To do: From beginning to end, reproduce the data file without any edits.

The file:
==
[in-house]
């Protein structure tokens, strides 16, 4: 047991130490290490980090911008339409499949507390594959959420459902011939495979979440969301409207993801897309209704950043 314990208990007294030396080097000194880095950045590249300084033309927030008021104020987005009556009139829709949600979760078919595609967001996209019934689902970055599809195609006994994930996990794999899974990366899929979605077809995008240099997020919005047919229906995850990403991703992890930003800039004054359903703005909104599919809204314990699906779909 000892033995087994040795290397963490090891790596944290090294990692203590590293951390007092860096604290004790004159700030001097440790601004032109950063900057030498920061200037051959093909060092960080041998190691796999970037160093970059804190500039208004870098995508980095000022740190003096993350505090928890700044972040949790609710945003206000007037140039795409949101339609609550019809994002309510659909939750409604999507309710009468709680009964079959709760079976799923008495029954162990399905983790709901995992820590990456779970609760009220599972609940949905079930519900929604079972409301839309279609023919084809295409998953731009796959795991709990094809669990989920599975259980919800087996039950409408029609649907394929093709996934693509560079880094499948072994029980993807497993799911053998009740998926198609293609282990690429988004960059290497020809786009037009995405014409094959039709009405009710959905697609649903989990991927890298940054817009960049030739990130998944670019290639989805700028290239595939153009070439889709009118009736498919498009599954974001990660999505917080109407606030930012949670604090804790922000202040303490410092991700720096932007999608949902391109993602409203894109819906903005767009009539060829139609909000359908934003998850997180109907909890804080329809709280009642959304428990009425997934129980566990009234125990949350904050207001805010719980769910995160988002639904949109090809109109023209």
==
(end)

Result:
[in-house]
């Protein structure tokens, strides 16, 4: 047991130490290490980090911008339409499949507390594959959420459902011939495979979440969301409207993801897309209704950043 314990208990007294030396080097000194880095950045590249300084033309927030008021104020987005009556009139829709949600979760078919595609967001996209019934689902970055599809195609006994994930996990794999899974990366899929979605077809995008240099997020919005047919229906995850990403991703992890930003800039004054359903703005909104599919809204314990699906779909 000892033995087994040795290397963490090891790596944290090294990692203590590293951390007092860096604290004790004159700030001097440790601004032109950063900057030498920061200037051959093909060092960080041998190691796999970037160093970059804190500039208004870098995508980095000022740190003096993350505090928890700044972040949790609710945003206000007037140039795409949101339609609550019809994002309510659909939750409604999507309710009468709680009964079959709760079976799923008495029954162990399905983790709901995992820590990456779970609760009220599972609940949905079930519900929604079972409301839309279609023919084809295409998953731009796959795991709990094809669990989920599975259980919800087996039950409408029609649907394929093709996934693509560079880094499948072994029980993807497993799911053998009740998926198609293609282990690429988004960059290497020809786009037009995405014409094959039709009405009710959905697609649903989990991927890298940054817009960049030739990130998944670019290639989805700028290239595939153009070439889709009118009736498919498009599954974001990660999505917080109407606030930012949670604090804790922000202040303490410092991700720096932007999608949902391109993602409203894109819906903005767009009539060829139609909000359908934003998850997180109907909890804080329809709280009642959304428990009425997934129980566990009234125990949350904050207001805010719980769910995160988002639904949109090809109109023209």